The composition of the immune infiltrate in the human tumor microenvironment is a critical determinant of disease progression. However, it has been unclear how tumor-specific inflammatory processes relate to inflammation in non-malignant tissues.
This webinar will discuss a single-cell study that compared the immune landscape of human head and neck squamous cell carcinoma (HNSCC) in the oral and oropharyngeal cavity to inflamed oral mucosal tissue samples, in an effort to identify tumor-unique immune alterations.
Dr. Martin Prlic of the Fred Hutchinson Cancer Research Center will share details of the project, which found a considerable phenotypic congruence of immune cells in inflamed versus tumor tissues, including the presence of T cells with an exhausted phenotype as well as recently described mature dendritic cells enriched in immunoregulatory molecules (mregDCs).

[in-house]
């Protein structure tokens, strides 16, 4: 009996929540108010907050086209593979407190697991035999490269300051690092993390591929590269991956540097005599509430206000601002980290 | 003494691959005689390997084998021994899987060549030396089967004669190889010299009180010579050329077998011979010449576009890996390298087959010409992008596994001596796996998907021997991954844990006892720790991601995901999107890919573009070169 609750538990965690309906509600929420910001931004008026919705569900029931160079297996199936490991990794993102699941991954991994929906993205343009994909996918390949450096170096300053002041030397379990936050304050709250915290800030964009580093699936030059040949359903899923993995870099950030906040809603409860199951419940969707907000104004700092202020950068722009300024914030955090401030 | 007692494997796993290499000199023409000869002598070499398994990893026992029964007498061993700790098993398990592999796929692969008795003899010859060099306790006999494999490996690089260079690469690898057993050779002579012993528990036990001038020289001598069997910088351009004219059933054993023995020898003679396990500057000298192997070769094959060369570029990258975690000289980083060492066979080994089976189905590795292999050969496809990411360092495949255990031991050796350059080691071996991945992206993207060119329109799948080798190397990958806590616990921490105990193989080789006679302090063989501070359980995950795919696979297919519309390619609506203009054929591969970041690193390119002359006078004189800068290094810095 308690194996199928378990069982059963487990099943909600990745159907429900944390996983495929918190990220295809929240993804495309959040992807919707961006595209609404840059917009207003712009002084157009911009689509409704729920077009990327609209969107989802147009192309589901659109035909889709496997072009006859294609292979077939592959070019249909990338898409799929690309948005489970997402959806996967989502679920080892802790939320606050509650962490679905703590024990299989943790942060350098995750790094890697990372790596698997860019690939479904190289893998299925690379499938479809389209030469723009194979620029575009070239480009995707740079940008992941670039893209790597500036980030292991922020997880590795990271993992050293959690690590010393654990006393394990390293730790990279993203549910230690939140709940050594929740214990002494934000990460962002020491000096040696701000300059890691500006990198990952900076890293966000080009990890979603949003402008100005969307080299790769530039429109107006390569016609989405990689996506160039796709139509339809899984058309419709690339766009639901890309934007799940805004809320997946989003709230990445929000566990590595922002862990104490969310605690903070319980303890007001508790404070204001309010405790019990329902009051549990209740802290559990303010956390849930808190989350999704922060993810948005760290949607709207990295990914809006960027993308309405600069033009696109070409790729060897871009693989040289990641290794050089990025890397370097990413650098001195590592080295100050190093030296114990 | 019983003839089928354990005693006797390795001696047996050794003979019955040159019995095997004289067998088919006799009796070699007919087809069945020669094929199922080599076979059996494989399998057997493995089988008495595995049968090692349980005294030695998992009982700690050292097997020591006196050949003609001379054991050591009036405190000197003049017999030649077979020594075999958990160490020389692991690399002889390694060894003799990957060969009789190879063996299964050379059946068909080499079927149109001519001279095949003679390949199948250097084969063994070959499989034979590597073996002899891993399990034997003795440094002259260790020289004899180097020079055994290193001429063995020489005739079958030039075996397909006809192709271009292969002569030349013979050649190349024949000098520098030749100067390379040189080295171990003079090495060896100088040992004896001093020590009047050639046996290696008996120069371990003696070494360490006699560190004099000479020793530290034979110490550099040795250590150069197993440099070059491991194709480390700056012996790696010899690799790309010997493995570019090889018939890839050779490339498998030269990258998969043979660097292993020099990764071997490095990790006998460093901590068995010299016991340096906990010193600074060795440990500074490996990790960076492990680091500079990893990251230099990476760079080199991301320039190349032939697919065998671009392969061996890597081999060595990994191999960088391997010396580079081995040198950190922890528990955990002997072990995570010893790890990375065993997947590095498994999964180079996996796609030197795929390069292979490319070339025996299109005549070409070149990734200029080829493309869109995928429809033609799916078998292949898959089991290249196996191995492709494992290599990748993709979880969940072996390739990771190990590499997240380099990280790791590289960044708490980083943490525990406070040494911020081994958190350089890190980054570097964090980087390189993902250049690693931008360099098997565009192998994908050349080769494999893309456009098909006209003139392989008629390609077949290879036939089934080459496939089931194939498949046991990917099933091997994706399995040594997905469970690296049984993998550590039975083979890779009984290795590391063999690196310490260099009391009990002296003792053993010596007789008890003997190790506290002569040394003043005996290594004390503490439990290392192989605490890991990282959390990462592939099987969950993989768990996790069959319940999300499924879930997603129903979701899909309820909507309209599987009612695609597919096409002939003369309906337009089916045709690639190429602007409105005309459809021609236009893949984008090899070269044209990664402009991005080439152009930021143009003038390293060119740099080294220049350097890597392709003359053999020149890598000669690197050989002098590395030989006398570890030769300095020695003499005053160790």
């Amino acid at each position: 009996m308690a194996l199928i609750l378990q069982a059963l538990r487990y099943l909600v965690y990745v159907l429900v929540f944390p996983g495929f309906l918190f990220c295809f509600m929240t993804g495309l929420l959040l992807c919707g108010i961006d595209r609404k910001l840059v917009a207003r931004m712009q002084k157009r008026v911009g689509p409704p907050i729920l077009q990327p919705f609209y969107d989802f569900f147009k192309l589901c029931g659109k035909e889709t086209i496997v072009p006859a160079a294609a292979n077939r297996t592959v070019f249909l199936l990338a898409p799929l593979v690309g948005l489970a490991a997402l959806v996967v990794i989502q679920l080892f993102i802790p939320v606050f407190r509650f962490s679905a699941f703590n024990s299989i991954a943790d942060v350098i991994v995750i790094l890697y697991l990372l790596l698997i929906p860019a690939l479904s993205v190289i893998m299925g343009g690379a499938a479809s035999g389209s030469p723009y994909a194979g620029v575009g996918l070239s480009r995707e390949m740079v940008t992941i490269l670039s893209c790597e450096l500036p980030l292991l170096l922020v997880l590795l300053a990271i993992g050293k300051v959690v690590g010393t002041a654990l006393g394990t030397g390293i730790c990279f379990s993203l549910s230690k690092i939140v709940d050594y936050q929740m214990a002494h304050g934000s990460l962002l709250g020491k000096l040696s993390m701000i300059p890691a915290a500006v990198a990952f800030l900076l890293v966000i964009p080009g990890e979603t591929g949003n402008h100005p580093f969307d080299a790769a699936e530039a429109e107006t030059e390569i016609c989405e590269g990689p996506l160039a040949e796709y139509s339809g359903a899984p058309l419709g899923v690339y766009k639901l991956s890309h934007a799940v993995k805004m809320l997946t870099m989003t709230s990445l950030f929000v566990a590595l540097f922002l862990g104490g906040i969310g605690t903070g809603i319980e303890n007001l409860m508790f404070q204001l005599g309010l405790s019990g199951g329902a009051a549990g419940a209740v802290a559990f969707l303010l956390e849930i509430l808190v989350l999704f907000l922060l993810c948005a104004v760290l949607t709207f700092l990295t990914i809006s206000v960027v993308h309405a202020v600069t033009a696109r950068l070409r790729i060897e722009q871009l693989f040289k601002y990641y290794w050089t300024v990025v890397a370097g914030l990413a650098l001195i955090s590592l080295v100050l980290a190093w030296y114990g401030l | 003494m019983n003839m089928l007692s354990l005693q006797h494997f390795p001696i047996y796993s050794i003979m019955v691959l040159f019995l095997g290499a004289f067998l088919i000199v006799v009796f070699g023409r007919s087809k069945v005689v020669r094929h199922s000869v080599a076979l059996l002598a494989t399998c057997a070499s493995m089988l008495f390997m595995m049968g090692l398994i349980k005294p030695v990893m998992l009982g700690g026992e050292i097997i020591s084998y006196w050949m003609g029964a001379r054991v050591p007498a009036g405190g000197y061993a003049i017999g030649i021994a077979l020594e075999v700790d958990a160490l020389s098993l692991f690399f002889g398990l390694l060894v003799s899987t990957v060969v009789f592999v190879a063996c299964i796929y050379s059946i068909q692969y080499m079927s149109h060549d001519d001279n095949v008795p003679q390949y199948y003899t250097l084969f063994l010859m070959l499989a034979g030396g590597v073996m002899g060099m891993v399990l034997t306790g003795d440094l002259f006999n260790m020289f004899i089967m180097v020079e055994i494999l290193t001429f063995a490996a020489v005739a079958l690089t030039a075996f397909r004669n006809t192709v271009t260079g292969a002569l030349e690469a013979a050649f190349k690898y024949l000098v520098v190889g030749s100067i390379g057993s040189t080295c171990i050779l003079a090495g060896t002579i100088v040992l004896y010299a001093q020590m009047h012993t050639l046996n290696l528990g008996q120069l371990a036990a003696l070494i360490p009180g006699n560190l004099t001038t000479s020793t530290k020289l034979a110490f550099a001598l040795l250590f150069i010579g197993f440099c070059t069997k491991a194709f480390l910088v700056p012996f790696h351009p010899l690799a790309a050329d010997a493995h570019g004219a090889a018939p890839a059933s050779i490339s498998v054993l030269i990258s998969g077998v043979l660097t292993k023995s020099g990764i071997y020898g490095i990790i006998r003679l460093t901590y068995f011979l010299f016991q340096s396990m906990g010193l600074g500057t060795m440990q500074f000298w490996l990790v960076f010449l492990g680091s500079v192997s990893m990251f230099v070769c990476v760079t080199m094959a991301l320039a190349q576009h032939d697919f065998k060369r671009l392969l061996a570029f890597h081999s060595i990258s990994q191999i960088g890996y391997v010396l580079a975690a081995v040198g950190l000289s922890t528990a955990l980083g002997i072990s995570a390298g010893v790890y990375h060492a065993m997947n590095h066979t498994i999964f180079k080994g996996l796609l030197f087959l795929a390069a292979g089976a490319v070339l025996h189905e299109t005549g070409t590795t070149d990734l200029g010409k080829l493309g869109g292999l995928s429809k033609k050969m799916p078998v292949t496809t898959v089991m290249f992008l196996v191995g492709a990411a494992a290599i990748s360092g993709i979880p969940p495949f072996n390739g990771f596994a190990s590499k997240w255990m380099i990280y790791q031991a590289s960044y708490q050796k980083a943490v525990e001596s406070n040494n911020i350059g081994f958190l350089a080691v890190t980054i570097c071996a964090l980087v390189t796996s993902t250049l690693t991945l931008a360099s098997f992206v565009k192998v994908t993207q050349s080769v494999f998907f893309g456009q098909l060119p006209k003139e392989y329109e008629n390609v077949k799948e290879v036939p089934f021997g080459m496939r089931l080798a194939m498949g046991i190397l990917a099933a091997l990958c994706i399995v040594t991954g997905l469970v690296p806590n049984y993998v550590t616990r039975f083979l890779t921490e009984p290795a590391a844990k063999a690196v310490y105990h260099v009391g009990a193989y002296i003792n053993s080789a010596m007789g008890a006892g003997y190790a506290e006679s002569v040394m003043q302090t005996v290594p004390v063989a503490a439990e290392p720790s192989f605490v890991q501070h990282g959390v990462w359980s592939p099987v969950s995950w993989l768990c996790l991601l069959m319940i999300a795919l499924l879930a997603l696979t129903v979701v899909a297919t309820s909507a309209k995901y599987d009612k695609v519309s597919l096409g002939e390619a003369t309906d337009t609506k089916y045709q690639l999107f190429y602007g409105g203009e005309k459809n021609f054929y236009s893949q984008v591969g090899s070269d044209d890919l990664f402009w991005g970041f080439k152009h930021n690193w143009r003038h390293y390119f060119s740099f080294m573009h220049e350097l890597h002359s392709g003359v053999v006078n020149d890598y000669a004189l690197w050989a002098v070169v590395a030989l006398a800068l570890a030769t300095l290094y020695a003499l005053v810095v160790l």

Computational and machine learning analyses revealed previously unidentified tumor-unique immune subsets and signaling axes, while experimental validation confirmed a tumor-unique subset of regulatory T cells (Tregs).
Attendees of this webinar will learn:
- How cutting-edge single-cell techniques are used to study the microenvironment in human tissue samples
- Insights into the immune alterations in the human tumor microenvironment
- A blueprint for a novel discovery approach of immunotherapeutic targets in the human tumor microenvironment